If there is not much debate or disagreement about immigration facts, there is equally little debate about immigration policy. Yes, there is fulmination on talk radio. But in the halls of power, everybody from Sen. Ted Kennedy to Sen. John McCain tacitly or explicitly agrees that the situation cannot be fixed and thus the only thing to do is continue on our current path. It’s really very striking that the Center for American Progress’ “progressive” immigration plan matches almost exactly the “compassionate conservative” approach advanced by President George W. Bush in 2001, 2005, and 2006: Both include a guest worker program, an amnesty in all but name, and a promise of better future enforcement of immigration laws and labor standards.
It is as if nobody can imagine an alternative to McCain-Kennedy-Bush-Podesta. Well I can. Imagine this:
We should require all employers of any business of any appreciable size to use the government’s new and effective E-Verify program to check the work status of employees.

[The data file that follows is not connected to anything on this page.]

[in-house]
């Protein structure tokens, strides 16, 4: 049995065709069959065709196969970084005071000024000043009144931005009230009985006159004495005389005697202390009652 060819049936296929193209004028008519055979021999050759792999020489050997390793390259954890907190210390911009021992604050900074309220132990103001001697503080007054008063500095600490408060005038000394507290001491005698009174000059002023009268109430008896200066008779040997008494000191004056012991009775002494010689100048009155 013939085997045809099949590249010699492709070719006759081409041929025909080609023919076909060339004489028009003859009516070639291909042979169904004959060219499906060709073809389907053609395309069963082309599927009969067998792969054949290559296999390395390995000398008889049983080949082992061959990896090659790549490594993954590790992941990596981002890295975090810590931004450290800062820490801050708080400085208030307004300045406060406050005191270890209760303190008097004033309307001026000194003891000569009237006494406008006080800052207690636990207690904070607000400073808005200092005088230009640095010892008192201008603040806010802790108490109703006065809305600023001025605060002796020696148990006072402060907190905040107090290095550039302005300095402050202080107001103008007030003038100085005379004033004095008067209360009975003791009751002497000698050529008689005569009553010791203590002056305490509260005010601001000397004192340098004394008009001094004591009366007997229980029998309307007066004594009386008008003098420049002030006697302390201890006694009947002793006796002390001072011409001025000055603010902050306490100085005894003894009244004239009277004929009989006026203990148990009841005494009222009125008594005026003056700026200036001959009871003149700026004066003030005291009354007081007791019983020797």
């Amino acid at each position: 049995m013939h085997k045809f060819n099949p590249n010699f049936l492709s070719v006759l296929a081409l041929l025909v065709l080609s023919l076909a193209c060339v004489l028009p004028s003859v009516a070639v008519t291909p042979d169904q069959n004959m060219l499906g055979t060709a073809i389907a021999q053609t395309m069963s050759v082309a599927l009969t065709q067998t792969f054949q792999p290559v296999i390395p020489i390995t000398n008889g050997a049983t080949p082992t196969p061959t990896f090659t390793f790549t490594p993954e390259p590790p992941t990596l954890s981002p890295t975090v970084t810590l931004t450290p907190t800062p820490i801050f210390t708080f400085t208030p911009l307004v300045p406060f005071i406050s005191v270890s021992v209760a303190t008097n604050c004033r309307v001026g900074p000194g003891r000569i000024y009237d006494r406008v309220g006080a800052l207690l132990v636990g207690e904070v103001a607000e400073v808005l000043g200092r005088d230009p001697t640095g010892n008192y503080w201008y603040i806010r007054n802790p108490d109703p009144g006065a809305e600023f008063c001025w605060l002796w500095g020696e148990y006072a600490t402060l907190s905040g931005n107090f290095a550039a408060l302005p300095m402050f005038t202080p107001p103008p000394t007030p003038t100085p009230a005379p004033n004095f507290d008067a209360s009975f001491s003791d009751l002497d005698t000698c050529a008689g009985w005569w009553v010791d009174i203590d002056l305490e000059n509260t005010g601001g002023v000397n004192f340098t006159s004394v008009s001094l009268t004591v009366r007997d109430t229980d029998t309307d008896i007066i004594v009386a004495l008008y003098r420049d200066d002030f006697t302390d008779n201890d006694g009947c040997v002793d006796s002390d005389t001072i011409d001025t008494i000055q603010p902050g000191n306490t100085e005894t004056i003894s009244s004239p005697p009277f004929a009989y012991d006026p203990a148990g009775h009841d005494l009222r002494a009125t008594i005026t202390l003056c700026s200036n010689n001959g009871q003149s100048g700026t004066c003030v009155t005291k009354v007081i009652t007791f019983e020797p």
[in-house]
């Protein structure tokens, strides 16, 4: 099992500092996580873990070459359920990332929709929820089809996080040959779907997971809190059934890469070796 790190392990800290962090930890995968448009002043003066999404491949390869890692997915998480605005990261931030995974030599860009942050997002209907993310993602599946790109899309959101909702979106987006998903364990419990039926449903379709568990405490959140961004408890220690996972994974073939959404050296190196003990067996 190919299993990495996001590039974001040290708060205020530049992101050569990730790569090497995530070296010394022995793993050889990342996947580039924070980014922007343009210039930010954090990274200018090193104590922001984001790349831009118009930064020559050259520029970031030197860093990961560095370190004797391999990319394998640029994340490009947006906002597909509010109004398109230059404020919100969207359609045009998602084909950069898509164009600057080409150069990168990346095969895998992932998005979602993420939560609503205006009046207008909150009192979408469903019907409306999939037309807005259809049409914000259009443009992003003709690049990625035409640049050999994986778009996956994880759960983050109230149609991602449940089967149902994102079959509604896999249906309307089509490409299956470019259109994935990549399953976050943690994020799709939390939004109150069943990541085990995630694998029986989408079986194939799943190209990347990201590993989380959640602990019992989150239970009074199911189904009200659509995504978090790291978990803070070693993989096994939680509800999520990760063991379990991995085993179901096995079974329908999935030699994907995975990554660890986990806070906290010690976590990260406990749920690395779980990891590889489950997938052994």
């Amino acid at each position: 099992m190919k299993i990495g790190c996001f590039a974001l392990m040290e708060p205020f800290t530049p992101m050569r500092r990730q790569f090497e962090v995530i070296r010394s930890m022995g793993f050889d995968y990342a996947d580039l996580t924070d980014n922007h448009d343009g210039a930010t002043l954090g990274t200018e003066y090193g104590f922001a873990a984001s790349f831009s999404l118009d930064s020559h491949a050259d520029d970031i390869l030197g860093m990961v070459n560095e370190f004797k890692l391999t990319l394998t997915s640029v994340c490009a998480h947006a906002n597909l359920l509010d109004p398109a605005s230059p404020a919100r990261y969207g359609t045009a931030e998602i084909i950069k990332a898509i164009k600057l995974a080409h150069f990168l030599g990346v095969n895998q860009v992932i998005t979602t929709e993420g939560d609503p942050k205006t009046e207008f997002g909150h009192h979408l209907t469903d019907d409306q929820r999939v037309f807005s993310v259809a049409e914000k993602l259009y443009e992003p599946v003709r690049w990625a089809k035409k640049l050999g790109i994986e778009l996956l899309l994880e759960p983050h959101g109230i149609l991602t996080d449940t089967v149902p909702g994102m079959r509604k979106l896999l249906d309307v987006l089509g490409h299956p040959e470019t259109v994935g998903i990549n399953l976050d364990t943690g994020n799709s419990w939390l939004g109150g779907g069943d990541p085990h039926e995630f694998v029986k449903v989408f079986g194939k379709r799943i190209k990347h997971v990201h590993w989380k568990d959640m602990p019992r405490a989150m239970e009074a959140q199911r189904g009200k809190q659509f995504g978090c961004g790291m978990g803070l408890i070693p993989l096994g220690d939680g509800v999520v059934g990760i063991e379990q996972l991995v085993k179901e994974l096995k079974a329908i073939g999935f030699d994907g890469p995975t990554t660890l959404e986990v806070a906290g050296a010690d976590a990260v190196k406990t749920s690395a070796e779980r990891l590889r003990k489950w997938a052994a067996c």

We should institute aggressive fines for employment of illegals. The maximum fine for even multiple violations of hiring illegal aliens was raised in 2008 to $16,000. By contrast, violations of the Clean Water Act can be fined up to $125,000 per offense per day. Plus, in immigration cases the government must prove the offender “knowingly” violated the law, generally an impossible standard. With environmental laws, by contrast, offenders are strictly liable: if you pollute, you pay, even if you say you had no idea the sewage was leaking. It’s your job to know — and so it should be with immigration laws.
Then beyond that — do nothing.